“Yes—this is it, mate. Your famous Lyons Tea House,” he assured her.
“Well it’s certainly not what it used to be,” she said indignantly.
“Shall we get a tray and order?” I asked.
“Well—if we have to,” said my crestfallen mother. She sat down gingerly on a grubby chair. “This is not what I expected. I remember white tablecloths, gilt chairs and even an orchestra playing.” She looked about as though she might spot something familiar. “The maître d’ was in tails and the waitresses were impeccable.”
At the counter Jake started to chat up the pretty black waitress. “Jambo memsahib. Habari yaku? Baridi sana,” he said in Swahili. (Hello Madam, how are you? It’s very cold.)
“Yer what Sir?” she replied.
When he returned to our table, Carol told him he was showing his age and background.
“Just because she’s black doesn’t mean she speaks Swahili. She’s more English than you are.”
"Well, Blimey O’Reilly,” said Jake.’
‘The seas were calm as my husband Seppel steered the Lara Craig, the boat we had built in our backyard, out of the St Kilda marina on her maiden voyage. She was the first new presence in our lives. I stood on deck swollen-bellied, looking like a spinnaker before the wind and shading my eyes from the bright afternoon sun.
“Now what?” I asked.
“We’ll try her out and see how it goes. After all, I’ve never sailed before.”
“You know Austriais a land-locked country.”
Well! That should bring on the labour pains.
A visit to the doctor confirmed that my blood pressure had indeed shot up. It had not occurred to me that Austrian Seppel had no practical experience. Imagine, the captain of your ship never having actually gone to sea!
Our baby didn’t seem to want to make its way anywhere. The medical team decided to induce me.
I huffed. And I puffed. And I blew.
“Again,” urged the doctor.
And I huffed and I puffed and I blew.
“Once more,” encouraged the doctor, leaning up against the door in the labour ward of the Royal Women’s Hospital, his arms folded.
I went on and on huffing and puffing and blowing. Then all at once sugar and spice and all things nice was out into the big wide world. Our daughter Lara was born at 10.15am on Saturday 14 January 1978. She was rosy and perfect, with ten little fingers and ten little toes. She had two beautiful little ears and a set of amplified lungs that alerted my moo boobs that she was ready for a feed.
This perfect little creation was wrapped in a blanket and taken from the land to the sea where she was to begin her life. She slept happily in her cradle wedged in a cupboard to stop her being tossed about by the jerking and jolting motion of the boat when seas were rough. In fact the constant rocking motion sent her to sleep and she woke only to feed.
I was fortunate that she demanded so little of me because there were a thousand other things that needed my attention.
“You go on the tiller and I’ll direct you into the marina,” said Seppel.
We motored slowly towards it, manoeuvring fourteen tonnes of displacement.
“Now gently does it. Give less throttle. Good. Less and less.”
“OK,” I said, decelerating.
“More,” he said. “More!”
As I gave considerably more throttle—boom! crash! bang! crunch!—we slammed into the dock.
“What the fuck are you doing?” shouted Seppel.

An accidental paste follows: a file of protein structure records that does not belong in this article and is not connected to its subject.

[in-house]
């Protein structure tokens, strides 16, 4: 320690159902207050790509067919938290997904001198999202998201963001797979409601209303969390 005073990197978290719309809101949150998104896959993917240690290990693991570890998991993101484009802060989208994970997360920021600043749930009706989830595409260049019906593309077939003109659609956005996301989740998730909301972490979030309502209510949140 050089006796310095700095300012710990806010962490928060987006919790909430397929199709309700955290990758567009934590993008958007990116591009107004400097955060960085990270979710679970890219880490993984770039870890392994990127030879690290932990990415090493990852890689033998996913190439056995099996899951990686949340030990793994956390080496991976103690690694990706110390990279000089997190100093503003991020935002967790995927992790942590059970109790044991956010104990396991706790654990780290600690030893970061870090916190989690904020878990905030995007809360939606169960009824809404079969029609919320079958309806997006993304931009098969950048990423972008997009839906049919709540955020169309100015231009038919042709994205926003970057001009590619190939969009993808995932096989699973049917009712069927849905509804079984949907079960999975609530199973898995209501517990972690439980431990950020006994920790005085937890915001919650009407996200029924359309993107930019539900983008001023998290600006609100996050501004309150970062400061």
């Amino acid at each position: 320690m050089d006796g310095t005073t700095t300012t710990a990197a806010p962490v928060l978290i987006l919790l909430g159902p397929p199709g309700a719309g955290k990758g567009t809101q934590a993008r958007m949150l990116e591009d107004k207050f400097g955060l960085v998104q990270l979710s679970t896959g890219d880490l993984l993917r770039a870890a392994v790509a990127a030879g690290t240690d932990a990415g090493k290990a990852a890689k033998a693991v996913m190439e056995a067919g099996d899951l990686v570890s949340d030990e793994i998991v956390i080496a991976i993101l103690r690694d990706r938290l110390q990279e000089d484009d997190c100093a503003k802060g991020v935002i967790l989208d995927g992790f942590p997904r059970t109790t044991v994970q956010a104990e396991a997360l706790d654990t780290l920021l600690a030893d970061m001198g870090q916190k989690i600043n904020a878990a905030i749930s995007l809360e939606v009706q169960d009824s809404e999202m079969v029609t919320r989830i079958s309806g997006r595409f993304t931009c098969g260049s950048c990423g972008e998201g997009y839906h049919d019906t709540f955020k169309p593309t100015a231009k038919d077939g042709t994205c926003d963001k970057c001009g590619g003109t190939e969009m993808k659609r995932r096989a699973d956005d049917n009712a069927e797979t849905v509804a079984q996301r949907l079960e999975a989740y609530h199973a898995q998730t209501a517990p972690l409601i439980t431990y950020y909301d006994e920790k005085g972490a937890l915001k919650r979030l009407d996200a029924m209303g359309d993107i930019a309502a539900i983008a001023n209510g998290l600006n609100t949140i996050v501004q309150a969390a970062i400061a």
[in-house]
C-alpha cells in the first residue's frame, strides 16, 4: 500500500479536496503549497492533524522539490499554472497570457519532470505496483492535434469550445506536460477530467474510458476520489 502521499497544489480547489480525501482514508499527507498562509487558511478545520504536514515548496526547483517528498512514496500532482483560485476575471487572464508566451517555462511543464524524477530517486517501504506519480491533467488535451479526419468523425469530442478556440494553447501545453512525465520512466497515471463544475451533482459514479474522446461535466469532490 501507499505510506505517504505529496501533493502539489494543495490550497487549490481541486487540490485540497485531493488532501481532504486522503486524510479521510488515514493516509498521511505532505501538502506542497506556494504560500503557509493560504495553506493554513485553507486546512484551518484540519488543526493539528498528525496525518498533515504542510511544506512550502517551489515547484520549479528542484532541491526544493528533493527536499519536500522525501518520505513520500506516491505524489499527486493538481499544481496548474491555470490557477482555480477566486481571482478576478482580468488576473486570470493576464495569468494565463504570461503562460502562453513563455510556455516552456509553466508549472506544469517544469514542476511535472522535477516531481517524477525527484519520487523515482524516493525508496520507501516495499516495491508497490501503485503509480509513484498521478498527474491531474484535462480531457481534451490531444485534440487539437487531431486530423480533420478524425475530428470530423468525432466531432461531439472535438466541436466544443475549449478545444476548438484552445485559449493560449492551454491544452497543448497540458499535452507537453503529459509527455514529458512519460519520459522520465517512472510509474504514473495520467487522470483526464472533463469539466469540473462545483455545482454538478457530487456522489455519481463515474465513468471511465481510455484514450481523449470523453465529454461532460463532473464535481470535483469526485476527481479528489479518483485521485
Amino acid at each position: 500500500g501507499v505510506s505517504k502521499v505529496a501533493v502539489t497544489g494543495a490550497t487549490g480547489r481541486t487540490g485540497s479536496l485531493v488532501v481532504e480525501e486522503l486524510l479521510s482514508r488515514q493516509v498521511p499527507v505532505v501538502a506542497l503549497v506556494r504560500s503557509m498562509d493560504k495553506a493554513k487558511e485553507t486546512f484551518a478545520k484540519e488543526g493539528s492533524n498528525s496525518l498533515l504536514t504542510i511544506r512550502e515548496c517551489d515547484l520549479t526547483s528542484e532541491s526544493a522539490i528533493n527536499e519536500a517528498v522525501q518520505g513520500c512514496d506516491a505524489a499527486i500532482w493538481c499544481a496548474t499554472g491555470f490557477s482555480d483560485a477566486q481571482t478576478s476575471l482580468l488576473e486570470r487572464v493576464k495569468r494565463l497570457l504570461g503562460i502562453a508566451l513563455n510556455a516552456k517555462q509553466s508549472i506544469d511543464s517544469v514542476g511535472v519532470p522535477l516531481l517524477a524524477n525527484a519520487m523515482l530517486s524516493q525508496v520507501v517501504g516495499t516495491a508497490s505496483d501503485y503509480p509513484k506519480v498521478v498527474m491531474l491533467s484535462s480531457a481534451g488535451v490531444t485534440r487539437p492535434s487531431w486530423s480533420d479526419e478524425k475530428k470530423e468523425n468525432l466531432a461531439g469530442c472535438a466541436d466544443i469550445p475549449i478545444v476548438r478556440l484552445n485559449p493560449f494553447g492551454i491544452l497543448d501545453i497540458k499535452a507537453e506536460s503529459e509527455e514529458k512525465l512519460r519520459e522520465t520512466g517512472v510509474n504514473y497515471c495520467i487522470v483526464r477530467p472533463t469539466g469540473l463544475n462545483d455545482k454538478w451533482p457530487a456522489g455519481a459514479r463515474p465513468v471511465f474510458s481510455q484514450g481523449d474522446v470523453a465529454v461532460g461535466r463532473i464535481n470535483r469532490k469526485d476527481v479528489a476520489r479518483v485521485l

“You said more!”
“I meant more less!”
“What the fuck is more less? Means nothing to me!”
“It means lessen the throttle more.”
With his best accusing look he said: “From now on, thumbs up is more and thumbs down is less.”
Without a word I saluted and then gave him the third finger.
“Understand that?” I screamed as I stormed down below.
(From Births and Berths)
Jackie and her husband Seppel’s Queensland resort, Sejala on the Beach
‘I was still scribbling furiously in my notebook while lolling in splendour on the top of our hill, gazing out at the billion-dollar views, when the silence was interrupted by a noise that was distinctly human. I knew it couldn’t be either my husband or Shaky. They were working.
Suddenly a large pale-skinned boy appeared at the top of the thirty-nine cement steps leading to our dream home. He stood outlined against the raspberry-pink and white gingers.
“Oh my God! This is awesome!” he announced, taking in the full sweep of the view. “Sorry to disturb you, Ma’am, but I’m looking for a frog.”
That’s how I welcomed our first north American visitor. He had arrived by water taxi, a dugout canoe with an outboard motor. Jeremy was a marine biologist studying frogs. He was on the trail of a miniscule green frog that is supposed to live only on Isla Popa.
“Oh yes—we’ve got lots of those. I can show you exactly where they are,” I told him.
I noted he was hung with cameras and barefoot.
“What size shoe are you?” I asked. We had a selection of rubber boots lined up upside down so that snakes, spiders, scorpions and ants didn’t set up home in them. Because we humans often can’t see any evidence of snakes or other creatures we don’t imagine they are spying on us as we gape at the beauty of the jungle. By this time I knew better. We had even seen a jaguar. This large spotted cat came purring up to the front steps one night and left its paw marks permanently imprinted across our not-quite-dry cement front step.
Jeremy had very large feet but I found him a suitable pair of boots.
“Do you live here permanently, Ma’am?”
“Oh, this is awesome! Can I take a picture of you, Ma’am?”
“As long as you don’t show me off as part of your frog collection.”’